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Sitting on a rock, he could smell the stench of rotting flesh around him. The man would like to have blamed his oder on another guy, but he couldn’t. Looking down at his arms, he saw sores and open wounds full of infection. He reached up to touch his face, but could feel nothing. By this time, the man’s fingers and toes were beginning to wilt.

Oh how I wish I could feel something, anything.”

The man had become numb, and pain was felt few and far between in his days. Each painless day filled his heart with agony; this was his life and fate.

Ten men took up residence outside the village gate. The man could not remember last time someone talked to him other than one of “his kind.”

He spend days fantasizing by the life he had, as well as, the life he could’ve had. This man had dreams and goals. They were all shattered when he received the news of his death sentence called Leprosy. His life had been transformed from shared meals with family and friends to loneliness and heartache. He no longer heard the sounds of laughter, but only that of name calling and shrieks.

News had spread around country side about a man named Jesus. Jesus had been healing people, unlikely people, every where.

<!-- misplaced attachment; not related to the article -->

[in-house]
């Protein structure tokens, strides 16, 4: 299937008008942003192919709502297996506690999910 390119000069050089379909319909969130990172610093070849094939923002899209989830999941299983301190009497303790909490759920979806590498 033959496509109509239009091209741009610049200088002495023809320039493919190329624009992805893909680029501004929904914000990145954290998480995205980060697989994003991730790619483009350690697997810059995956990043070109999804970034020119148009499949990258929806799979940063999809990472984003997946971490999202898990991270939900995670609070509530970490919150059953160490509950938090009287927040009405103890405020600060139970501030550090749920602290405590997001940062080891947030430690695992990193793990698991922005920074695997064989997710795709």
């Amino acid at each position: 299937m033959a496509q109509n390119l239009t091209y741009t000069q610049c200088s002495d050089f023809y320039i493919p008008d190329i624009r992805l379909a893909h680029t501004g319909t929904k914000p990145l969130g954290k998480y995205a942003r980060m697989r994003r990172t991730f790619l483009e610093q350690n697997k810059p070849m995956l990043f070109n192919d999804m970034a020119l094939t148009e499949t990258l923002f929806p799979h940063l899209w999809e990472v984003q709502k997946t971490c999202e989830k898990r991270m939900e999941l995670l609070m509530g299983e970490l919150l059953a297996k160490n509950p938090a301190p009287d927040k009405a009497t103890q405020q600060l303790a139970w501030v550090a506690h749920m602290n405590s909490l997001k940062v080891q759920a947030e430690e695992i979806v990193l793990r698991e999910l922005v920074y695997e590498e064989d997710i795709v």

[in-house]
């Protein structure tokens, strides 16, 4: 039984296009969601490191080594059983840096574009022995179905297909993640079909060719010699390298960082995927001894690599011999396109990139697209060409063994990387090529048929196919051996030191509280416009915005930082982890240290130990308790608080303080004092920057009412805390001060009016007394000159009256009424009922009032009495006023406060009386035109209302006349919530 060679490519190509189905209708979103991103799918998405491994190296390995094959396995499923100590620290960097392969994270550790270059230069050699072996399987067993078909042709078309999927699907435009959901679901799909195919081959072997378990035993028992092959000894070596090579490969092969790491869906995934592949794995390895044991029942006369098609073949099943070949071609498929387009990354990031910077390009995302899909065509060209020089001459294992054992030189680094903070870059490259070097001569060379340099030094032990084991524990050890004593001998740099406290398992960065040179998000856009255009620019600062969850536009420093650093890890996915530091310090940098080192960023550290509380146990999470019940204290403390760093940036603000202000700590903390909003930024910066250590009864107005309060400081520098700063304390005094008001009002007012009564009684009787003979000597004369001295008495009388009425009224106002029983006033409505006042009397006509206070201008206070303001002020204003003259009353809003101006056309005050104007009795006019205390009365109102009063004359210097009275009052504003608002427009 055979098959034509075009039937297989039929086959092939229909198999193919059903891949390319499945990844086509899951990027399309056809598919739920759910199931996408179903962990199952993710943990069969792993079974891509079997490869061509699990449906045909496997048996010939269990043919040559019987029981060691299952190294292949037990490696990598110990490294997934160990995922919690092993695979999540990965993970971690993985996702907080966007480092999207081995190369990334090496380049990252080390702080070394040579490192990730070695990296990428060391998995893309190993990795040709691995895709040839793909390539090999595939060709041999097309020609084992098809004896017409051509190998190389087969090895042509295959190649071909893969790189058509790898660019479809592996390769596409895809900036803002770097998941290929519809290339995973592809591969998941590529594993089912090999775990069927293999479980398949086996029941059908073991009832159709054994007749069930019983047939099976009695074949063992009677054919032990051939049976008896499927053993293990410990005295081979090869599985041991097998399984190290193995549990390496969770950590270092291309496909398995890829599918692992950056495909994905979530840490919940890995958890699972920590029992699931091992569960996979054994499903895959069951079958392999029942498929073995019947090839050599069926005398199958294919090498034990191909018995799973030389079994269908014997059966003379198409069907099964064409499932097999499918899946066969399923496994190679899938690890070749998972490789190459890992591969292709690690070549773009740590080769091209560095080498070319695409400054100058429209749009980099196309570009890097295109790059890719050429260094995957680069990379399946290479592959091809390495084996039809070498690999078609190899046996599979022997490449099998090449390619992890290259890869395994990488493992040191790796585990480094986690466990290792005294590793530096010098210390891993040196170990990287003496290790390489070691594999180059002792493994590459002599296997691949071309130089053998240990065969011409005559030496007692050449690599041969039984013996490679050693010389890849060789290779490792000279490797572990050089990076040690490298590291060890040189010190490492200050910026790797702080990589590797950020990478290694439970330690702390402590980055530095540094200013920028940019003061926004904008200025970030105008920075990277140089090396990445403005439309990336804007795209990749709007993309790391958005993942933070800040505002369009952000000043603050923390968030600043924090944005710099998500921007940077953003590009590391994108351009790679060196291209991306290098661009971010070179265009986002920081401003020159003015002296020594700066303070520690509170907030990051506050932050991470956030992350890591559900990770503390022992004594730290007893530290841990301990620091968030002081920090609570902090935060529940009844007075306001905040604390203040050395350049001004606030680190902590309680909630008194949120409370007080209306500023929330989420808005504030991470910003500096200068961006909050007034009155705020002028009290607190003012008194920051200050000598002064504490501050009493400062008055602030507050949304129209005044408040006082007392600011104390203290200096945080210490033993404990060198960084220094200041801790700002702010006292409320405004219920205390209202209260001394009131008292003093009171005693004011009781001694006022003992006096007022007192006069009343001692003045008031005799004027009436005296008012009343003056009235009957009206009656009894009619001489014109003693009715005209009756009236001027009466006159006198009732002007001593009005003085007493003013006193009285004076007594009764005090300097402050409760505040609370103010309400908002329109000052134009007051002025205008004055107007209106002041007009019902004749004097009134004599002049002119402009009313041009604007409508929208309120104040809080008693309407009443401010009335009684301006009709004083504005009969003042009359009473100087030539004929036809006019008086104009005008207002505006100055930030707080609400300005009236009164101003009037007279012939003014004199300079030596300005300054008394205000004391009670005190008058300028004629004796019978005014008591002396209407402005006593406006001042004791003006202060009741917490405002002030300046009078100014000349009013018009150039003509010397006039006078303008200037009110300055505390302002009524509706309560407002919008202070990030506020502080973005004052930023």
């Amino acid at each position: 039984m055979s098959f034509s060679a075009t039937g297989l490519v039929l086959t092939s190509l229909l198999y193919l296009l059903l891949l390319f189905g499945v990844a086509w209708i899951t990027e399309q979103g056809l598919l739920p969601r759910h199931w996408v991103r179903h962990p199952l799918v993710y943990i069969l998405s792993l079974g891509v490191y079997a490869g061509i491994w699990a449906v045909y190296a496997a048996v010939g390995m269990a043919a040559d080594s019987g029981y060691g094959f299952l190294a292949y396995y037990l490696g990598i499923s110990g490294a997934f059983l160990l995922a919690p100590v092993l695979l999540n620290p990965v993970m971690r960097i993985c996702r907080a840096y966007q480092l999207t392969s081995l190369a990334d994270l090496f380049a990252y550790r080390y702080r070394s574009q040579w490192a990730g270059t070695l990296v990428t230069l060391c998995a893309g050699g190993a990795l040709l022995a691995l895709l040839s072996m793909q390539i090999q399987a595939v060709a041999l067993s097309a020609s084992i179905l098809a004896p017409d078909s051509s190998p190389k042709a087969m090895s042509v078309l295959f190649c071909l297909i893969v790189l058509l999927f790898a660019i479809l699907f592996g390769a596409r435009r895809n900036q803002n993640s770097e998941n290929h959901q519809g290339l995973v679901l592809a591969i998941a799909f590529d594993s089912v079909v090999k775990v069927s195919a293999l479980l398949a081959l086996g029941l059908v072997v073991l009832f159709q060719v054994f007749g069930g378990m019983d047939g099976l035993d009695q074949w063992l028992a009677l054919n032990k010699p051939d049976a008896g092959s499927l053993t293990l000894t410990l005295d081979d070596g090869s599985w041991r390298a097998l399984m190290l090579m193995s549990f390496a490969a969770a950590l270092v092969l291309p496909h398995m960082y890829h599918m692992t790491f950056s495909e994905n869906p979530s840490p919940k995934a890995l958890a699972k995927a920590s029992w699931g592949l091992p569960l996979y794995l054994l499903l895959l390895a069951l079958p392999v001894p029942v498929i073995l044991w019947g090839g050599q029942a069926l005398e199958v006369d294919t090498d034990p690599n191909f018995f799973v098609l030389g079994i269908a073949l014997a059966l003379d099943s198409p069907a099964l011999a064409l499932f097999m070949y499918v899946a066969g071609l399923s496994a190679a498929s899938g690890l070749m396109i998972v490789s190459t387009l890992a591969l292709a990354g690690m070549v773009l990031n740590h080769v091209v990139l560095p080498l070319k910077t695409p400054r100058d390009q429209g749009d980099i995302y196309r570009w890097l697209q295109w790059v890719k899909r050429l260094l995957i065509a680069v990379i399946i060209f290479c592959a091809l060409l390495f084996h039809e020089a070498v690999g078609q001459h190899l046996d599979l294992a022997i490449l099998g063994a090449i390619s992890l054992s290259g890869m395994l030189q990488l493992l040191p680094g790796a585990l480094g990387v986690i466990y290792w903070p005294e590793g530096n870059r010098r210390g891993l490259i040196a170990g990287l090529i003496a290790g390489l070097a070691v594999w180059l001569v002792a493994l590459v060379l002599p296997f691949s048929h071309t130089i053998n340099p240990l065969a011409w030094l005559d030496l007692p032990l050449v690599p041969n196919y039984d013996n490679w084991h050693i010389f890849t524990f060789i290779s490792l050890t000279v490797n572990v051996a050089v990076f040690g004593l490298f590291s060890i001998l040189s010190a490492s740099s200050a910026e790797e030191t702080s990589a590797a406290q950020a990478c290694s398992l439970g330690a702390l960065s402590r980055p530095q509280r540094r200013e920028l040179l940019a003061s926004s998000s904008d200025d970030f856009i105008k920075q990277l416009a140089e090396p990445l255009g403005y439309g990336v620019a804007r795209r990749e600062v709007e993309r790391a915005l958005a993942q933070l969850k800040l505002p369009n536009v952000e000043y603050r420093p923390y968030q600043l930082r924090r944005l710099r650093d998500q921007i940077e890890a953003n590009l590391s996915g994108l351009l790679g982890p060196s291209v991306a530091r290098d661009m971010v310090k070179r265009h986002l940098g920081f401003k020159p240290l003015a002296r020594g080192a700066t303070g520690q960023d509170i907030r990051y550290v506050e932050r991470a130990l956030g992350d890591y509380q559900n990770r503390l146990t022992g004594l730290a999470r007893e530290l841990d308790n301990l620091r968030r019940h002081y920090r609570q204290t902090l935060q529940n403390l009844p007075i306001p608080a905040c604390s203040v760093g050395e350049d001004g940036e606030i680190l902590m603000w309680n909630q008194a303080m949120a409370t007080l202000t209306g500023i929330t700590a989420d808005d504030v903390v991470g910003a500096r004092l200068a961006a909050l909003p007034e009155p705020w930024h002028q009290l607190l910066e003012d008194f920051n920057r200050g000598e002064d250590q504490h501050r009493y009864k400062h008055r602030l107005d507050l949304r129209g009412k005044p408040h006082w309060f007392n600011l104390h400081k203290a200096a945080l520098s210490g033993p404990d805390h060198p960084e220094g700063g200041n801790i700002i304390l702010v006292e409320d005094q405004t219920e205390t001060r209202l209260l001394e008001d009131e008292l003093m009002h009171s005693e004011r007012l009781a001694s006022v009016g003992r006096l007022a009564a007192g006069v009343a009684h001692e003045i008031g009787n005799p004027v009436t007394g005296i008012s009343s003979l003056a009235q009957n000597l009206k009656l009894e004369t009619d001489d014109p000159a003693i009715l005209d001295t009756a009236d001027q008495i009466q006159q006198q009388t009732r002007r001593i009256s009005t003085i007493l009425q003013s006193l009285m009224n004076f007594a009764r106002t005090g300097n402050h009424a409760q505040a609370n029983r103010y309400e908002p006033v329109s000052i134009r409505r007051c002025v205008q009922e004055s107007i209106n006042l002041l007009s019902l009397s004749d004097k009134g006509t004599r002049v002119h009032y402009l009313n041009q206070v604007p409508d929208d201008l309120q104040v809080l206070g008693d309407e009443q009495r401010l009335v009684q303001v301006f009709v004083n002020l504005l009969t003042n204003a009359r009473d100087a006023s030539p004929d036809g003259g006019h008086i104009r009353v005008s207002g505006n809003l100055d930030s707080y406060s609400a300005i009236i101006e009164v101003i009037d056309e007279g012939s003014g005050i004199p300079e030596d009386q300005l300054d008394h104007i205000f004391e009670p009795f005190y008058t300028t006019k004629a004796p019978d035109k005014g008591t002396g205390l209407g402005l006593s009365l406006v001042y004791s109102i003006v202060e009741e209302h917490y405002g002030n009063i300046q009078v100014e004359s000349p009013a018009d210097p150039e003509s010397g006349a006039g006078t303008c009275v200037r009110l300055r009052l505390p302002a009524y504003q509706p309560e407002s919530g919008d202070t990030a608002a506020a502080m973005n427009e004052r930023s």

The man toyed with the idea that healing could happen to him. He even had a speech rehearsed in his mind should Jesus pass by.

But who was he kidding? No one passed by close enough to a leper to be heard. No one even acknowledged their existence.

I am unclean. I can’t remember the last time I felt another human being.

Loud whispers broke out among the other lepers. There was a debate on whether or not the man walking towards their village was Jesus. There were shouts of nominations of who should be the one to yell out his name.

It was time for his speech.

The man stood up from his rock and yelled out above others, “Jesus, Master, have pity on us!” Not quite what he had rehearsed, but there it was.

The man in the distance stopped and looked over at the ten stunned men huddled together.

Go, show yourselves to the priests.

The lepers stood in confusion for a moment and repeated Jesus’ words out loud. What did his answer even mean?

They took the man in the distance at his word and set out to find the priests. Still confused, the leper looked down to see healthy skin covering over his wounds. Tingling pins and needles rushed his body as blood started to flow back through is dead places.

The wide eyed leper didn’t even make it to the priests before turning back and sprinting towards Jesus. The man fell at Jesus’ feet with sobs of joy at just being able to approach another human being, and this moment left him with just, “thank you.”

This leper found life again. For this man, the joy of pain was no longer filled with sorrow. He was human again. He was healed.

Jesus took a few shouted rehearsed words of leper and made him whole. I can safely say that this man was so thankful Jesus was born.

Are you the one leper returning in praise or going through the motions?